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Big Sliding Glass Doors or Multifold Patio Doors: Which is a Better Moving Wall System?

Multisliding patio doors - Heritage by Andersen

Ahhhhh, Arizona. There’s no better place to bring the outdoors in, right? Big sliding glass doors and multifold doors that create a moving glass wall are beautiful options to open up the patio, creating a seamless flow from the inside of your home to the backyard.

They take full advantage of balmy weather and lovely views, and add a stunning design element to a home.

Let’s talk about which moving wall system DunRite prefers and why we feel it’s your best option.

Big Sliding Glass Doors vs Folding Doors

Whether you go with multifold patio doors, which fold like an accordion, or the big sliding glass doors called multi-slides, they are built with heavy, oversized panels. They’re typically used for openings larger than what a typical sliding glass door or French doors would manage – filling spaces as large as 16 feet tall and 60 feet wide. They have the potential to open up the entire backside of a house, and are ideal for an opening that’s wider than eight feet across.

They’re large and integral part of the home’s exterior, significantly impacting architecture, structural integrity and lifestyle. How they are built and installed can make a big difference in the ease of using them, and how long they last.

Multifold versus multisliding glass doors - Heritage by Andersen

Folding and sliding doors are built very differently, each requiring their own individual installation method and impacted differently over time by wear and tear, and the environment.

Here’s the biggest difference, and why choosing the right system matters.

Multifold Patio Doors Hang From the Ceiling

Multifold doors are mounted on a track along the ceiling, so the entire weight of the doors hang from that mounting (called a header). Because of this weight pulling down on the ceiling and roof, installation requires a general contractor to fortify strength of the original header, enabling it to support the weight of the new doors. These construction costs can be significant.

Not only are they more expensive, but they can be more problematic, too. Because they hang, normal shifting of a home on its foundation also can cause issues. If a home shifts even slightly on the foundation, as little as an eighth of an inch, it changes the alignment of that header, making opening and closing the massive doors a nightmare.

To operate smoothly, they must remain perfectly hung, with typically less than 1/8” of movement of the mounting hardware from front to back.

The odds of a home never shifting is unlikely, especially in desert sand.

However, they are a good choice if a homeowner wants the full expanse of glass to completely open up.

On a side note, if a portion of that bifold will be a standard swinging door for daily use, you’ll need an odd number of panels.

Multislide Doors Glide on Flooring Tracks

In contrast, multislide doors are big sliding glass doors, sliding along a track in the flooring. If the home shifts in any direction, you won’t even notice. There’s no difference in the function of the doors under normal settling circumstances. This can make multi-slide doors less prone to issues.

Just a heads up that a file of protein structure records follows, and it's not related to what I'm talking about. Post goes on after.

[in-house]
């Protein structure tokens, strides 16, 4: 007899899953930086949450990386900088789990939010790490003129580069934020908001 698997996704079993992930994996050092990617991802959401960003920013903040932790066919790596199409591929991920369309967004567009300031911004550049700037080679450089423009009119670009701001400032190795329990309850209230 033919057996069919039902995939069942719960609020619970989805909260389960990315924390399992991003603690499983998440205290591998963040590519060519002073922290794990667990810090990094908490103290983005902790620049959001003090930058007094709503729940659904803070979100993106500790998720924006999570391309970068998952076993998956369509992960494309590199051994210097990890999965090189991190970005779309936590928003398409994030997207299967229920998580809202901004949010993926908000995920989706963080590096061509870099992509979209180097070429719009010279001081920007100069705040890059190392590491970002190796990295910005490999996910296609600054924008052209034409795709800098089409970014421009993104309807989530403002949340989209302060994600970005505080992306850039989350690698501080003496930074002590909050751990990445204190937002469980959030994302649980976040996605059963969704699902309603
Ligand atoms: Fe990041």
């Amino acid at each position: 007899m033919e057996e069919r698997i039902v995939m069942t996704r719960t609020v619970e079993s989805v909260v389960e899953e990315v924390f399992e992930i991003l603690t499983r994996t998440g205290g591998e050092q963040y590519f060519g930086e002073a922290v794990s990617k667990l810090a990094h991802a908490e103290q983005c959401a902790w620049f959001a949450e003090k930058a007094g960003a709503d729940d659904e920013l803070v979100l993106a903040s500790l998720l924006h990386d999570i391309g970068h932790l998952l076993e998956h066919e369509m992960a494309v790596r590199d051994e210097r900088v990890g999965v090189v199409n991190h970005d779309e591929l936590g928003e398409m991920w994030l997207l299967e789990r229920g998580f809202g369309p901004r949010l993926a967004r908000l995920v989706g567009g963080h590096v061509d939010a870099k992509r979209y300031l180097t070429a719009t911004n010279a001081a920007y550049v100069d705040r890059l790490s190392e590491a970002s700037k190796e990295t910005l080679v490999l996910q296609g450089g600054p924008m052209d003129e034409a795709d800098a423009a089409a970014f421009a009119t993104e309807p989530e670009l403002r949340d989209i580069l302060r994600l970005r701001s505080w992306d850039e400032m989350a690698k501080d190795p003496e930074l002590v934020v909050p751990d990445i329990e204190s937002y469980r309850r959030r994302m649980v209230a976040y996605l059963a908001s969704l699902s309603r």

They’re also less expensive than multi-fold doors.

Big sliding glass doors - Heritage by Andersen

One feature we really like? Multislide doors have options for more glass surface and less frame to obstruct the view. They can slide one or two directions, stack on top of each other or slide into a pocket in the wall, and even meet in a corner.

Similar to regular sliding glass doors, multi-slide sliding doors require at least one panel that doesn’t open (unless they are pocket doors.) This is in contrast to bifold doors, which fold like an accordion, turning sideways for a slim profile, sitting perpendicular when open. So if you have four multi-slide panels, as an example, three of them might slide left or right to stack on top of the stationary door, or depending on the installation selected, slide sideways from the center to stack on bookend stationary doors. The configuration is flexible with a stationary panel on one or both ends, but it’s unavoidable.

For those willing to bring in a general contractor, pockets can sometimes be created for the multislides, so they slide into the wall and hide from sight, but most choose the more affordable stacking option, where the fixed panel remains in view.

Commercial Product Lines are Easier to Operate than Residential

At DunRite, we recommend commercial multislide doors over residential products. “The cost is more significant,” says DunRite Owner Sal Sucato, “but it’s an extremely durable product that can support the weight of the large glass, and the doors slide open and closed like butter.”

The difference in operation allowing for this ease is due to size of the rollers. In a residential door, they might be the size of a quarter, but they’re three inches tall in the commercial doors we prefer.

If you think of a movable wall system, perhaps one that has four panels that are six feet wide and twelve feet tall, you can imagine the weight as you slide three panels open at once. It’s extremely heavy, so it makes a tremendous difference sliding the weight sideways on larger, stronger rollers.

“We want our customers to enjoy their multislide doors for decades, and be able to easily glide them opened and closed, not have to fight dragging them open.”

For more information on glass moving wall systems, schedule a free home estimate. We’re happy to discuss your options and provide pricing.  


   

   

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